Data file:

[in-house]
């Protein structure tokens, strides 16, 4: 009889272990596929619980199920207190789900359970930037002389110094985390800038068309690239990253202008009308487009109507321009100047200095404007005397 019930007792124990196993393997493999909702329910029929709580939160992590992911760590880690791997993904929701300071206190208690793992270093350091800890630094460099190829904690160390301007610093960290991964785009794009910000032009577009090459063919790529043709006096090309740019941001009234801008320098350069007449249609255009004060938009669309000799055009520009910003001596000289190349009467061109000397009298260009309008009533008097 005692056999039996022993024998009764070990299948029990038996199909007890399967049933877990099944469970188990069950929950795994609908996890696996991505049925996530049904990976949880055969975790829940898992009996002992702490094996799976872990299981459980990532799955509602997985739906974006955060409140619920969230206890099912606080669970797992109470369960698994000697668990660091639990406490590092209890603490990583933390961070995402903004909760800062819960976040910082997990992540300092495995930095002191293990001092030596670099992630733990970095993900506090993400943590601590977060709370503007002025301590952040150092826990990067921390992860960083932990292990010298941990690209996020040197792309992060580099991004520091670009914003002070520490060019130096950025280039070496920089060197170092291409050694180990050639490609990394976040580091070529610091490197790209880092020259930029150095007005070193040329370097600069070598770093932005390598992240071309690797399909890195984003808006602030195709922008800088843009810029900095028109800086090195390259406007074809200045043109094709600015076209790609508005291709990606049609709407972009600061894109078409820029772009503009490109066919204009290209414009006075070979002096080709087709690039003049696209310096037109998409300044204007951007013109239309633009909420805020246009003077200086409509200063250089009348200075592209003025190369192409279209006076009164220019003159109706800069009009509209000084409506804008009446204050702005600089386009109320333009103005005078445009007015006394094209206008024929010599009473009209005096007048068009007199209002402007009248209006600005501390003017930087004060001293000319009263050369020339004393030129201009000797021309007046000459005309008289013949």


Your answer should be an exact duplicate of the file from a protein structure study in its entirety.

[in-house]
């Protein structure tokens, strides 16, 4: 009889272990596929619980199920207190789900359970930037002389110094985390800038068309690239990253202008009308487009109507321009100047200095404007005397 019930007792124990196993393997493999909702329910029929709580939160992590992911760590880690791997993904929701300071206190208690793992270093350091800890630094460099190829904690160390301007610093960290991964785009794009910000032009577009090459063919790529043709006096090309740019941001009234801008320098350069007449249609255009004060938009669309000799055009520009910003001596000289190349009467061109000397009298260009309008009533008097 005692056999039996022993024998009764070990299948029990038996199909007890399967049933877990099944469970188990069950929950795994609908996890696996991505049925996530049904990976949880055969975790829940898992009996002992702490094996799976872990299981459980990532799955509602997985739906974006955060409140619920969230206890099912606080669970797992109470369960698994000697668990660091639990406490590092209890603490990583933390961070995402903004909760800062819960976040910082997990992540300092495995930095002191293990001092030596670099992630733990970095993900506090993400943590601590977060709370503007002025301590952040150092826990990067921390992860960083932990292990010298941990690209996020040197792309992060580099991004520091670009914003002070520490060019130096950025280039070496920089060197170092291409050694180990050639490609990394976040580091070529610091490197790209880092020259930029150095007005070193040329370097600069070598770093932005390598992240071309690797399909890195984003808006602030195709922008800088843009810029900095028109800086090195390259406007074809200045043109094709600015076209790609508005291709990606049609709407972009600061894109078409820029772009503009490109066919204009290209414009006075070979002096080709087709690039003049696209310096037109998409300044204007951007013109239309633009909420805020246009003077200086409509200063250089009348200075592209003025190369192409279209006076009164220019003159109706800069009009509209000084409506804008009446204050702005600089386009109320333009103005005078445009007015006394094209206008024929010599009473009209005096007048068009007199209002402007009248209006600005501390003017930087004060001293000319009263050369020339004393030129201009000797021309007046000459005309008289013949």